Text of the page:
Third of workers living payday to payday, survey finds

Those without a cash buffer were also more likely to report feelings of anxiety and loneliness, with employers encouraged to better communicate financial wellbeing packages

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A third of workers in the UK are living from payday to payday without spare money to pay for emergencies, research has warned.

A poll of 4,129 UK employees, conducted in January by Willis Towers Watson and published yesterday (27 June), found 36 per cent of respondents were living month to month without any spare cash in case of an emergency, while a quarter (26 per cent) said they were struggling financially.

It also revealed 44 per cent of employees had suffered from a financial shock in the last two years. Of these people, 34 per cent were left unable to pay their mortgage, rent or utility bills; 29 per cent had to take a salary advance; and a third (33 per cent) said they now expected to retire later than planned.

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According to the survey, employees with financial problems are more likely to engage in self-destructive behaviours: 31 per cent of those living payday to payday said they smoke; 37 per cent reported having poor eating habits; 26 per cent drink too much alcohol; and 19 per cent abuse substances.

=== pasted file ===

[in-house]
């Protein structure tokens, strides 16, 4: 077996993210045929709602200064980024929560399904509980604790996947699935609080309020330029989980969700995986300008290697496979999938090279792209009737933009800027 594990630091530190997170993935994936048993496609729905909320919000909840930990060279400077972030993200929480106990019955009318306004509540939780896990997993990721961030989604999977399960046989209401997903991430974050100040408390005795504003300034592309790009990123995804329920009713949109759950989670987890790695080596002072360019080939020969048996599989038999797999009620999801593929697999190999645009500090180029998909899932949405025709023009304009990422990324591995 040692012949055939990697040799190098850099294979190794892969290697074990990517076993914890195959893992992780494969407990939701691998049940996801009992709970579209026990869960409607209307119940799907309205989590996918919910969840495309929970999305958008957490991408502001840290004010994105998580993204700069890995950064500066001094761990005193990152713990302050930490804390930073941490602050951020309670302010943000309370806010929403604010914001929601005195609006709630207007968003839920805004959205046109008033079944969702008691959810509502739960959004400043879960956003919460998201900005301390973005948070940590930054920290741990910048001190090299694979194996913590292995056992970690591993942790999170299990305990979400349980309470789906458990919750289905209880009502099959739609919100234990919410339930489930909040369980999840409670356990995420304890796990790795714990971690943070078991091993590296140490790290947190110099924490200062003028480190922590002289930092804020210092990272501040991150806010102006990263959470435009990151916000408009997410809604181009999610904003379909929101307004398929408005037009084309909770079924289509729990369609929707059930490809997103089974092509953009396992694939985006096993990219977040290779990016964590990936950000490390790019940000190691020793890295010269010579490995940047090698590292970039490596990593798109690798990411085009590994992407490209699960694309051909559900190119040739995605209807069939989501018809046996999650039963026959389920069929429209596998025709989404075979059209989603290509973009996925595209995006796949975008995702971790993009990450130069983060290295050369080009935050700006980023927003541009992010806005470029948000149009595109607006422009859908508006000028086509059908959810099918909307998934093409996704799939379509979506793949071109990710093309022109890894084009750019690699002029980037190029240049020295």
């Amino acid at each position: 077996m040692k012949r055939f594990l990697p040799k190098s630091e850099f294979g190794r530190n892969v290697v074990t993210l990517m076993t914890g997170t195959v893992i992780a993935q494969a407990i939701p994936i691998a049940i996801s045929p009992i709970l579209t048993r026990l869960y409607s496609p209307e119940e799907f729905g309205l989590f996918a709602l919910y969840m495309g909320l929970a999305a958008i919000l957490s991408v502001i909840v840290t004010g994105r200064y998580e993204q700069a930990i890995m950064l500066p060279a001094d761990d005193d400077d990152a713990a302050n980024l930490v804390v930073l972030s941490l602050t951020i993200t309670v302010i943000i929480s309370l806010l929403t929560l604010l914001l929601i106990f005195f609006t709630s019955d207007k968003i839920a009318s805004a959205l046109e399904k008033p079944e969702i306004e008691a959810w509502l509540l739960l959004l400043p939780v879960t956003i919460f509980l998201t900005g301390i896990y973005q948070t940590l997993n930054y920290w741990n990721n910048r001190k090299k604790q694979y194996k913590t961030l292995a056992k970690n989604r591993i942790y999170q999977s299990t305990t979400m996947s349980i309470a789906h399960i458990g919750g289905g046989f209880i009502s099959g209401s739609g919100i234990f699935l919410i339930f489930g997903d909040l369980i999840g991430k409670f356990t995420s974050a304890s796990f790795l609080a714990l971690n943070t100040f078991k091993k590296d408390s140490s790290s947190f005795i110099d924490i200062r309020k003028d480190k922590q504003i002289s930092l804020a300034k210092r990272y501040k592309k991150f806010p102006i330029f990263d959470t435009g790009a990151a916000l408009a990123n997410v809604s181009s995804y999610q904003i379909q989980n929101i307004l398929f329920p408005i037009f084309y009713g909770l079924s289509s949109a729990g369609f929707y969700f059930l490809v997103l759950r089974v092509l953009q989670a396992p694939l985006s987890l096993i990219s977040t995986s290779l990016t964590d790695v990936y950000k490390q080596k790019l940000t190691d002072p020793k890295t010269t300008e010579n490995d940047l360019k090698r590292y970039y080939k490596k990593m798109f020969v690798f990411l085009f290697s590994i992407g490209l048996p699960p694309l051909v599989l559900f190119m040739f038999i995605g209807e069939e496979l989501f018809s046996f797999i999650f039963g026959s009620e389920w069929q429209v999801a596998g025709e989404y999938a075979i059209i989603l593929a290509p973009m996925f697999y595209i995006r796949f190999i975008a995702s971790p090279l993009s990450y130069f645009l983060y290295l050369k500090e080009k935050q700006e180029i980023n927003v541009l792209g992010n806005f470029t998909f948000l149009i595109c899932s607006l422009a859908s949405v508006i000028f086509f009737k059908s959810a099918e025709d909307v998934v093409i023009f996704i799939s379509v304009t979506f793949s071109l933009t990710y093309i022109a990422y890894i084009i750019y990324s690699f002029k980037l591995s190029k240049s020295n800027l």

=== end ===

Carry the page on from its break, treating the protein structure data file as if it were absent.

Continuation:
Similarly, nearly two-thirds (63 per cent) of those living paycheque to paycheque suffer from anxiety or depression, while 27 per cent reported feelings of loneliness.

Stewart Patterson, director at LifeSight, said financial problems were “strongly connected to other issues”, and urged employers to look at ways to support their staff. “This can include tools and support designed to help with budgeting and financial planning, as well as flexible ways in which employee benefit budgets can be used to help those struggling in the short term.”

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Half (52 per cent) of financially struggling employees thought the resources and tools provided by their employer have helped improve their situation, while 42 per cent of respondents said financial apps and tools should be a core part of employee benefits.

Charles Cotton, senior reward and performance adviser at the CIPD, said providing financial tools can form part of the help offered to employees, but should be “part of an overarching approach to employee financial wellbeing”.

This was echoed by Vickie Graham, business development director at the Chartered Institute of Payroll Professionals. “Communication and support needs to be provided regarding what is available to employees and how employers can support them financially,” she said.

“Salary sacrifice and benefits packages are not always understood by employees, so education and ease of access is vital to ensure that employees are able to benefit from initiatives that the employer has invested in.”